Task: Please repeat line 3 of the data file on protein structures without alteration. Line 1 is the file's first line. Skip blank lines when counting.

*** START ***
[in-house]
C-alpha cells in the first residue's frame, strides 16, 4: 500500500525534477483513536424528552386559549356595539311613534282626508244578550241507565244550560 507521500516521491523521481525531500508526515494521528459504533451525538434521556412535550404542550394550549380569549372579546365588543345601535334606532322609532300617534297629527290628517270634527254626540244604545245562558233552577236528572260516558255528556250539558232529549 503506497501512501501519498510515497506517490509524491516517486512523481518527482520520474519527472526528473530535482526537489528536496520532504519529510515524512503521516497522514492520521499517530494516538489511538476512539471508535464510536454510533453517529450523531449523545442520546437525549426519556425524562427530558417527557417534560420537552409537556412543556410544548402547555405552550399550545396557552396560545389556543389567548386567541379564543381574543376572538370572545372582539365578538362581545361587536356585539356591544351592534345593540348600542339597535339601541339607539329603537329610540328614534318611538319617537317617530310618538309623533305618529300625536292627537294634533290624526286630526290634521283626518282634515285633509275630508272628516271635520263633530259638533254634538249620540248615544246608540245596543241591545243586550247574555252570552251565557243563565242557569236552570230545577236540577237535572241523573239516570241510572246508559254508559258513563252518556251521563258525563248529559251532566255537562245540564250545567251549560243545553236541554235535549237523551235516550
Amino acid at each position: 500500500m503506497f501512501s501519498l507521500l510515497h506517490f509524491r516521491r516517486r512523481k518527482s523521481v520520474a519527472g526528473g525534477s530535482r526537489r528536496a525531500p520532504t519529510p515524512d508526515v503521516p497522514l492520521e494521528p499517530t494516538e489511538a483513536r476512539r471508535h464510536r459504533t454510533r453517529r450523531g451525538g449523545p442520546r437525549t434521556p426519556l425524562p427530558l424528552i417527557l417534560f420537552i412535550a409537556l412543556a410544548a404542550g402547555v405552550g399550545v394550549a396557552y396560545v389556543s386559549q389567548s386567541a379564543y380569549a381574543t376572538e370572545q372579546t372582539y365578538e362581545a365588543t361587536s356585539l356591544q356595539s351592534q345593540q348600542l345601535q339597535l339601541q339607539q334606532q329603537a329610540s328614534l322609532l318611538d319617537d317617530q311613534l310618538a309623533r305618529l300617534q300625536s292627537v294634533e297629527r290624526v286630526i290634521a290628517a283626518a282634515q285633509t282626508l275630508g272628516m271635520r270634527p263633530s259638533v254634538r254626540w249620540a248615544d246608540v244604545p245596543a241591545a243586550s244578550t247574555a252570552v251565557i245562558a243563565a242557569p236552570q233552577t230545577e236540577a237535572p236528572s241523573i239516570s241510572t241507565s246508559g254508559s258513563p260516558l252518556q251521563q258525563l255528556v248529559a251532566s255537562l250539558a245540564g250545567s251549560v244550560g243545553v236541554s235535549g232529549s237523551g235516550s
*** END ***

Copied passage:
Amino acid at each position: 500500500m503506497f501512501s501519498l507521500l510515497h506517490f509524491r516521491r516517486r512523481k518527482s523521481v520520474a519527472g526528473g525534477s530535482r526537489r528536496a525531500p520532504t519529510p515524512d508526515v503521516p497522514l492520521e494521528p499517530t494516538e489511538a483513536r476512539r471508535h464510536r459504533t454510533r453517529r450523531g451525538g449523545p442520546r437525549t434521556p426519556l425524562p427530558l424528552i417527557l417534560f420537552i412535550a409537556l412543556a410544548a404542550g402547555v405552550g399550545v394550549a396557552y396560545v389556543s386559549q389567548s386567541a379564543y380569549a381574543t376572538e370572545q372579546t372582539y365578538e362581545a365588543t361587536s356585539l356591544q356595539s351592534q345593540q348600542l345601535q339597535l339601541q339607539q334606532q329603537a329610540s328614534l322609532l318611538d319617537d317617530q311613534l310618538a309623533r305618529l300617534q300625536s292627537v294634533e297629527r290624526v286630526i290634521a290628517a283626518a282634515q285633509t282626508l275630508g272628516m271635520r270634527p263633530s259638533v254634538r254626540w249620540a248615544d246608540v244604545p245596543a241591545a243586550s244578550t247574555a252570552v251565557i245562558a243563565a242557569p236552570q233552577t230545577e236540577a237535572p236528572s241523573i239516570s241510572t241507565s246508559g254508559s258513563p260516558l252518556q251521563q258525563l255528556v248529559a251532566s255537562l250539558a245540564g250545567s251549560v244550560g243545553v236541554s235535549g232529549s237523551g235516550s